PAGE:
In this week’s episode, we're diving into the current state of the Fall real estate market with the September Stats and it's not looking very (pumpkin)spicy. With falling prices, low sales volumes, high mortgage rates, and a significant lack of inventory to choose from, it's shaping up to be quite a challenging season for both buyers and sellers. Let’s look at the numbers - We saw a total of 1,926 sales in September, which is a 20% decrease compared to August. This marks the fourth consecutive month of declining sales, which is unusual for the Fall market - although perhaps it isn’t when you consider the circumstances. However, September still surprised us with year over year sales volume increasing by 13%, but still 26% below the 10-year seasonal average. At that pace, it’s looking more and more like there won't be a traditional 'fall' market this year, as high mortgage rates and below-average sales volumes are likely to persist throughout 2023 and into 2024. New Listings are up! In September, 5,446 properties were newly listed, showing a 28% increase year-over-year and a 5.2% rise above the 10-year seasonal average. Interestingly, monthly new listings have rarely exceeded the 6,000 mark since 2005, remaining relatively steady over 18 years despite a 600,000 increase in GVRD population. Total inventory sits at 10,647 listings and this is only the second time it has crossed the 10,000 mark in the past year, increasing by 7% month-over-month. While inventory is up by about 100 listings compared to the previous year, it remains 40% lower than pre-pandemic levels. We expect a slight climb in inventory for October and November and we should also mention that foreclosure rates account for a negligible 0.005% of the total inventory. The Sales to Active Ratio has us sitting in balanced market territory at 17.7%, this ratio is down 6.3% month-over-month and a significant 19% since the peak in May when it hit 37% - a strong Sellers market. This marks the first time the market has reached a balanced state since January, albeit for just one month. The Housing Price Index (HPI) has dropped for the second consecutive month, down 0.4% month-over-month to $1,203,300. While this reflects a 4.4% year-over-year increase, prices are only down 5% from their all-time high in April 2022, despite substantial increases in mortgage rates. Median prices have seen some fluctuations, jumping by $65,000 but recovering from a $78,500 drop the previous month to reach $965,000, which is 3.5% under the all-time high! Join us on the podcast this week and get the full story! _________________________________ Contact Us To Book Your Private Consultation: 📆 Dan Wurtele, PREC, REIA 604.809.0834 Ryan Dash PREC 778.898.0089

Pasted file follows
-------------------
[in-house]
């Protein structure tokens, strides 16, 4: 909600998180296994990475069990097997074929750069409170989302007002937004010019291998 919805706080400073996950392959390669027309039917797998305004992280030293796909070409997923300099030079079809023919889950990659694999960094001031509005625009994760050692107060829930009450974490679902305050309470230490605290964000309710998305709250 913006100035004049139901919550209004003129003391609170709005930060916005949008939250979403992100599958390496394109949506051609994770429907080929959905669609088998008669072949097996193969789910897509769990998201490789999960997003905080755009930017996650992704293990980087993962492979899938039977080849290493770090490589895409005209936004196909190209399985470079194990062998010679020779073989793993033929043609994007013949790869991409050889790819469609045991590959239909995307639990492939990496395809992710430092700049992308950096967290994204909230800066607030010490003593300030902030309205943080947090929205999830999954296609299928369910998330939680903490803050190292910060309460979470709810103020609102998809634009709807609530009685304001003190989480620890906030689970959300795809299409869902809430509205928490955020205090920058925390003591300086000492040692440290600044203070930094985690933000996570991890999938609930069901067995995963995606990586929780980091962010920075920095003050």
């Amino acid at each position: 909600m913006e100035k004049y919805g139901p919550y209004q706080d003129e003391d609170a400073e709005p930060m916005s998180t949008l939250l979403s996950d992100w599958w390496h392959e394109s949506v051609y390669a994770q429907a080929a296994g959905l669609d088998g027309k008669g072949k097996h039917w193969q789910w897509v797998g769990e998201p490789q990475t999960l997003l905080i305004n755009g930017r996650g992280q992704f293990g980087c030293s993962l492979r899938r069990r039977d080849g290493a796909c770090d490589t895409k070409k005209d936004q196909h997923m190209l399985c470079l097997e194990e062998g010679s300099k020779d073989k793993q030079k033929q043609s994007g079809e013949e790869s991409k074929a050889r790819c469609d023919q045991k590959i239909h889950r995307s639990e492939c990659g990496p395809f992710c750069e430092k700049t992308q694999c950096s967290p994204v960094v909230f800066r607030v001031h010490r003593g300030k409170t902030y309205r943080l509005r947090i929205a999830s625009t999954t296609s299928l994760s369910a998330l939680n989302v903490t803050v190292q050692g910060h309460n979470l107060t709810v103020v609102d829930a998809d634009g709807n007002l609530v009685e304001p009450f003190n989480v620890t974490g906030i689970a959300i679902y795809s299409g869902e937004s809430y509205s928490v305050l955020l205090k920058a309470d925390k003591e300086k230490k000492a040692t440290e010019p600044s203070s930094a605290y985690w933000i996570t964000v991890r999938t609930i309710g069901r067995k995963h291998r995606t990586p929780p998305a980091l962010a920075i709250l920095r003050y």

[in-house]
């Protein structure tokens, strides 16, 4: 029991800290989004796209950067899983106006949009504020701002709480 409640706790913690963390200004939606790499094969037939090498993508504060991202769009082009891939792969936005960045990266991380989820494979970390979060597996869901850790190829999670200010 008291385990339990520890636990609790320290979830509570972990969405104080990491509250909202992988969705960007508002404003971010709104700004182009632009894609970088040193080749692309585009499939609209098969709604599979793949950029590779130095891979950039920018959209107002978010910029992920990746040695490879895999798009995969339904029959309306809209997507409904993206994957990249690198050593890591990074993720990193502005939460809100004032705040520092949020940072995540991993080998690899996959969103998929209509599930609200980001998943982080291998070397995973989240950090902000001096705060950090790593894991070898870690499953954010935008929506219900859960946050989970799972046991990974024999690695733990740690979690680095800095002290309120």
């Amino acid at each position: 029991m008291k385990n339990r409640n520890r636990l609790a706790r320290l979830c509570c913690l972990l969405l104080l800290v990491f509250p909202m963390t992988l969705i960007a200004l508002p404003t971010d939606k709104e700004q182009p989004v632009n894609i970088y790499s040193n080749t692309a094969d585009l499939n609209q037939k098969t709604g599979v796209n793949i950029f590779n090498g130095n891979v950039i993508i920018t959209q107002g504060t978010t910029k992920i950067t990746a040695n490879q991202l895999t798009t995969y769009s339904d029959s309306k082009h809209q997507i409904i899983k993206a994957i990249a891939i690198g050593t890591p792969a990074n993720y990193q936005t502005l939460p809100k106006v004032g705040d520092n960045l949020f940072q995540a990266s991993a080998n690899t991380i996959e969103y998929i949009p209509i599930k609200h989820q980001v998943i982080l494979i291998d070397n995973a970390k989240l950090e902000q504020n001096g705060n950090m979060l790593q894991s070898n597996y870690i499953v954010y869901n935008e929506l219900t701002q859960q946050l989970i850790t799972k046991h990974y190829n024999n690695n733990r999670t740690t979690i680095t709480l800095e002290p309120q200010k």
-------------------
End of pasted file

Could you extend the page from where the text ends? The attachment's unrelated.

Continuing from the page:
New Housing Initiatives Enough To Create Meaningful Growth?